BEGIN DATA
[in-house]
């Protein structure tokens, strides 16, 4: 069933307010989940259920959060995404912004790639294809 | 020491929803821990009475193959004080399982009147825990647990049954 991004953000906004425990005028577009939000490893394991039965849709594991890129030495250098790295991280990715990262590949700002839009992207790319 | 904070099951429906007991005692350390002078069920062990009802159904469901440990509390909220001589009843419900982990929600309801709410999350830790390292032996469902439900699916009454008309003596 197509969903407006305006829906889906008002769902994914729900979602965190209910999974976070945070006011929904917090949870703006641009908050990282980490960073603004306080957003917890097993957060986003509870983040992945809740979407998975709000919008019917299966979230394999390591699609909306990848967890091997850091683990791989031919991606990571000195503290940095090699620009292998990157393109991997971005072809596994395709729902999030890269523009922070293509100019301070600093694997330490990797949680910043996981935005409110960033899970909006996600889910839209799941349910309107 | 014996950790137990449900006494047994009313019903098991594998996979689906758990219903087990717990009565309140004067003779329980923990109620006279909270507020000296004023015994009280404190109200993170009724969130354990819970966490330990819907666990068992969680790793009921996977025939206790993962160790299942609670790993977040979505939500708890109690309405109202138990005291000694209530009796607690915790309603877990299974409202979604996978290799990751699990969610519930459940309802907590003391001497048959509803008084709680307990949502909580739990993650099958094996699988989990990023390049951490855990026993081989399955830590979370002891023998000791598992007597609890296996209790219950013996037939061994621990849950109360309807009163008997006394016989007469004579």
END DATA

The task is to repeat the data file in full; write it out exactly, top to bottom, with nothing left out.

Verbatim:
[in-house]
């Protein structure tokens, strides 16, 4: 069933307010989940259920959060995404912004790639294809 | 020491929803821990009475193959004080399982009147825990647990049954 991004953000906004425990005028577009939000490893394991039965849709594991890129030495250098790295991280990715990262590949700002839009992207790319 | 904070099951429906007991005692350390002078069920062990009802159904469901440990509390909220001589009843419900982990929600309801709410999350830790390292032996469902439900699916009454008309003596 197509969903407006305006829906889906008002769902994914729900979602965190209910999974976070945070006011929904917090949870703006641009908050990282980490960073603004306080957003917890097993957060986003509870983040992945809740979407998975709000919008019917299966979230394999390591699609909306990848967890091997850091683990791989031919991606990571000195503290940095090699620009292998990157393109991997971005072809596994395709729902999030890269523009922070293509100019301070600093694997330490990797949680910043996981935005409110960033899970909006996600889910839209799941349910309107 | 014996950790137990449900006494047994009313019903098991594998996979689906758990219903087990717990009565309140004067003779329980923990109620006279909270507020000296004023015994009280404190109200993170009724969130354990819970966490330990819907666990068992969680790793009921996977025939206790993962160790299942609670790993977040979505939500708890109690309405109202138990005291000694209530009796607690915790309603877990299974409202979604996978290799990751699990969610519930459940309802907590003391001497048959509803008084709680307990949502909580739990993650099958094996699988989990990023390049951490855990026993081989399955830590979370002891023998000791598992007597609890296996209790219950013996037939061994621990849950109360309807009163008997006394016989007469004579």